You can never go home but you can go home, I guess… It just sucks to love something that doesn't feel as though it shares the sentiment. Someday, Utah, we’ll laugh about it; I’m sure :-).
(Curses! The title should have been "A Utah Man Am I", for today. There aren't any BUY fans out there are there? ;-))
Monday, November 20, 2006
To say there is much for which I’m thankful would be a scandalous understatement, as I’m sure anyone in similar shoes knows. I’ll not go into that; it would end up threatening my laptop with girly tears.
But each Thanksgiving, in our family, we go around the table and say what we’re all thankful for about each person (yes, that ends in tears too). So I thought I’d go around this table. If I miss you, I deeply apologize (that was a worry with such a post). I simply went on 1. who had a blog I read and 2. who I know posted or visited here recently (mainly by my gmail 1st page :-)).
Anyway, in order of who I like least to best ;-) (alphabetical order):
Beck – First, I love your music. Second, not too long ago, it seemed to me we posted on nearly the same thing on the same day, and it made me feel good someone was feeling similarly. Despite our differences in homes, I’m thankful for the love you show your family; it’s a sort of love many don’t know. I’m grateful for your kindness and willingness to listen and be open. I’ve enjoyed your blog for a while now and I’ve come to very much appreciate the man I see in your words, struggles and all.
Chris – Many have softened my opinions here but none as much as you and your ex-wife. I’m thankful for being shown that there is indeed a way to get from that point A to that point B with honor and ethics intact. Thank you also for your story. For a guy like me, who left the LDS church quite early, it’s an eye-opener, and I don’t think the importance of your perspective in this debate can be overstated. And you write it out with intelligence, passion, and compassion, a trait that is too rare. Finally, though I certainly understand the need to keep some distance recently, I have to thank you for being there in the comments at the times I’ve felt outnumber ;-), and I hope I’ve done the same for you.
Elbow – Understandably, I don’t think you’ve been out and about for a while, but I must say I’m grateful to have gotten to know what little I do of you. You are so kind. I’ve been repeatedly impressed that, each time I’ve tried to offer help, you’ve never failed to ask me how I’m doing, how’s my family. Your concern for others in the face of your own great heartache speaks volumes of your great worth. I’m very worried for you and think of you daily; I’m sure we all do. I’d be grateful if I could help, but I am still grateful and put at ease to know what I know of the sort of guy you are.
Fob — The poster boy :-). Even though you don’t represent me in the minds of many when you appear in the media, you do represent gay men, gay fathers, and you do it well, and I am thankful for that. I’m thankful someone smart, sympathetic, and eloquent has put his face out there. When I first found these blogs I was bracing for the worst sort of attacks on my sort of family, but, in that, I did you all a disservice. I’m just grateful it’s people like you on the not-so-other side, Ben (not to say others here might not do a passable job of it ;-)).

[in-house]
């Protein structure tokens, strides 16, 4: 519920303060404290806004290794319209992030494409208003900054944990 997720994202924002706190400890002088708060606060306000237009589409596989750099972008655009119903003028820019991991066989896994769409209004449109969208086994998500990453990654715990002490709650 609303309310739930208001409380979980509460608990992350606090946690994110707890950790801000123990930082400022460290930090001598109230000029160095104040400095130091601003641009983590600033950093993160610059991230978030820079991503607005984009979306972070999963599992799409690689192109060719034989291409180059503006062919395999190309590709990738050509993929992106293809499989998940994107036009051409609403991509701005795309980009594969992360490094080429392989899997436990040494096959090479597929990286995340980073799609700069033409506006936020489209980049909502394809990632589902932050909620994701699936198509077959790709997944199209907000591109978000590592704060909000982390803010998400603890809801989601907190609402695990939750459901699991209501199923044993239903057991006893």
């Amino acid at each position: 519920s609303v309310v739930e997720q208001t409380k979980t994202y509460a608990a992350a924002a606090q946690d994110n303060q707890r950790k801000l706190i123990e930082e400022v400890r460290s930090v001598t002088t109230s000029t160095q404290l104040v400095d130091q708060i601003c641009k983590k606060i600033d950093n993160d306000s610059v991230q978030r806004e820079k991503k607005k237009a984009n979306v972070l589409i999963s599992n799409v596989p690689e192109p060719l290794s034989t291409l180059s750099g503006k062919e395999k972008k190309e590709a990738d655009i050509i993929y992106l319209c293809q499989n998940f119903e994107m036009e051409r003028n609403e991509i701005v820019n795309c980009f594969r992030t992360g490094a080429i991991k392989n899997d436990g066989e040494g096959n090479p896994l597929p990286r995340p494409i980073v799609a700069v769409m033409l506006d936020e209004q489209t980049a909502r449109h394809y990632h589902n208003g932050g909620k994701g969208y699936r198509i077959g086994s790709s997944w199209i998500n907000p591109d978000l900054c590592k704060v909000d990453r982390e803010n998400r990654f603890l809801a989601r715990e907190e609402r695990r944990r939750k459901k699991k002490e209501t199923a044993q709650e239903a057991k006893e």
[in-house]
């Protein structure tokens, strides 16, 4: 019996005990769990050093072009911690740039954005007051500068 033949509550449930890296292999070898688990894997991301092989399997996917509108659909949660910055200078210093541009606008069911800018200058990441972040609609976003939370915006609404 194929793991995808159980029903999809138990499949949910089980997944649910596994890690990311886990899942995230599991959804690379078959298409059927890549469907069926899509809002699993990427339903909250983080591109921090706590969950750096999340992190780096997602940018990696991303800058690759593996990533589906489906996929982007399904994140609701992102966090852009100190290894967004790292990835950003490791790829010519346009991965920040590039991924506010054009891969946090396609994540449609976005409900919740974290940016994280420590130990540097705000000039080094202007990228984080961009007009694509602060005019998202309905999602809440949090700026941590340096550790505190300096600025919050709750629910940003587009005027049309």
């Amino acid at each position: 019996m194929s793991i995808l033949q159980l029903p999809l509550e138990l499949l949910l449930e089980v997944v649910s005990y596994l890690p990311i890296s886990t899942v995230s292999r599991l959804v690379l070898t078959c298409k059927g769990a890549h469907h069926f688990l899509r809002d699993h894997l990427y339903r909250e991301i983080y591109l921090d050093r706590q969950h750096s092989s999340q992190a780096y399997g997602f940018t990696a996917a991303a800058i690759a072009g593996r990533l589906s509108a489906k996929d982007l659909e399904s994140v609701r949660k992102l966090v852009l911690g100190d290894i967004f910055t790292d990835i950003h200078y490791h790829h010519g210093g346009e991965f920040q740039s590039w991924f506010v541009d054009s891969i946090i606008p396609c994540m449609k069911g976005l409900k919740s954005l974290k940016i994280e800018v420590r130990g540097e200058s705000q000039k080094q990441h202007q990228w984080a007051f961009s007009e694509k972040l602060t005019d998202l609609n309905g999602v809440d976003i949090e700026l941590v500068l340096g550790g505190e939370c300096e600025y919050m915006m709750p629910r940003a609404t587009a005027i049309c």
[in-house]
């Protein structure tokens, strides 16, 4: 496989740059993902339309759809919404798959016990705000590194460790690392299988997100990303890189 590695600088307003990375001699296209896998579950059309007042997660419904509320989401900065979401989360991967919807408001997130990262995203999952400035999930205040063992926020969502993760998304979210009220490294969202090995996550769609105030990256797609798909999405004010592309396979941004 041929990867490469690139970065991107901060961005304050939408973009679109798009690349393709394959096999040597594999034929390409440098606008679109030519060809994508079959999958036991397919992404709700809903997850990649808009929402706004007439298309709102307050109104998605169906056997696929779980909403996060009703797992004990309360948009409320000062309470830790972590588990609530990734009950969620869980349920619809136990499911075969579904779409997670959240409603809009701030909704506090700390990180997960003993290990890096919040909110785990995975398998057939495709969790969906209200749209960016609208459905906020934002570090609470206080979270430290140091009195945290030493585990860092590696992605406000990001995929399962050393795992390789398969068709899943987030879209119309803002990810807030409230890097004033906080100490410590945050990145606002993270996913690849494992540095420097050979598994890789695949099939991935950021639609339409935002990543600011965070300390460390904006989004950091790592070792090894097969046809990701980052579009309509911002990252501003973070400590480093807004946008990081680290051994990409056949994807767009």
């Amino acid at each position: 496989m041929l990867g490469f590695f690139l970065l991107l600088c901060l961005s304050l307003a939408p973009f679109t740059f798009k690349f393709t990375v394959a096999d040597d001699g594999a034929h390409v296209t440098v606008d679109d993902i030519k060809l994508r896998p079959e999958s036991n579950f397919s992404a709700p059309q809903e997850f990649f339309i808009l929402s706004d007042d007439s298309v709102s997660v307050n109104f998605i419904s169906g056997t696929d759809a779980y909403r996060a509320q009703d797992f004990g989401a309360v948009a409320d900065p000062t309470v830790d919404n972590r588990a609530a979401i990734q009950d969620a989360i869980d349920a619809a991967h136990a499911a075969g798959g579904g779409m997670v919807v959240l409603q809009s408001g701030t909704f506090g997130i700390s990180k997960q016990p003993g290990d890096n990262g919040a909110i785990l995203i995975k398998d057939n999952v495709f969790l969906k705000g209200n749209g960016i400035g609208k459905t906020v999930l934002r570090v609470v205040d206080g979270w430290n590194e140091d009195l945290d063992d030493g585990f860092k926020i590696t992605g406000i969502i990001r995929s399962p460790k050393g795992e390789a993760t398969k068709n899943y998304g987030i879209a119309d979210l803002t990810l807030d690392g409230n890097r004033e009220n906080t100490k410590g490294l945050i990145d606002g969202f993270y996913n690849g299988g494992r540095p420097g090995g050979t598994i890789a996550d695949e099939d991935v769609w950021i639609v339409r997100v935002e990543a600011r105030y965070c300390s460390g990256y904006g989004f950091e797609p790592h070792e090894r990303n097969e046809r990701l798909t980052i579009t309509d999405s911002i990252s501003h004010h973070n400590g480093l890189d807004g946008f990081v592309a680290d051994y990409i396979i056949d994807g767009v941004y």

Foxx – First, you have quite a skill with words, and a way of building dramatic tension; you should be in the arts or something ;-). I’ve looked forward to your stories and posts. I’m thankful for your handling of yourself in a potentially difficult situation, with honor and care. I’m grateful for your example being out there, and know it can change lives for the better, of people you’ll never know. I look forward to following as to where life leads you and where you take it, and am glad to believe it will be a happy ending.
GayBYUstudent – We’ve really just been introduced, but you strike me as quite a nice guy, and I’m always grateful for that :-). But most importantly (and with all you young gays blogging out there, trying to come to terms with your faith and orientation), I’m grateful that you are trying. I’m grateful you care, that it’s important to you to figure this out and not just act blindly or hastily as so many other gay men have to their detriment. It shows an example of a great and valuable maturity that can save you and many others a lot of heartache. And, again, to discuss it in a public blog helps people who’ll never be bold enough to make themselves known. Simply, whatever path you end up on, I hope you’ll be happy, but am thankful you’re off to a good, careful start.
GayLDSActor – Now, you’re not on the gmail page but I do read your blog :-). My kids would say "rules are rules," but they ain’t here :-). Like Foxx, I am very thankful for your example to others who are where you were years ago. I can’t make a big enough deal of this; gay kids, particularly LDS kids, need help and your example is a big help. I’m also grateful for your love of family and the care with which you’re treating your situation. You are an intelligent, creative, and impressive guy and I’m glad to have gotten to know you through your blog.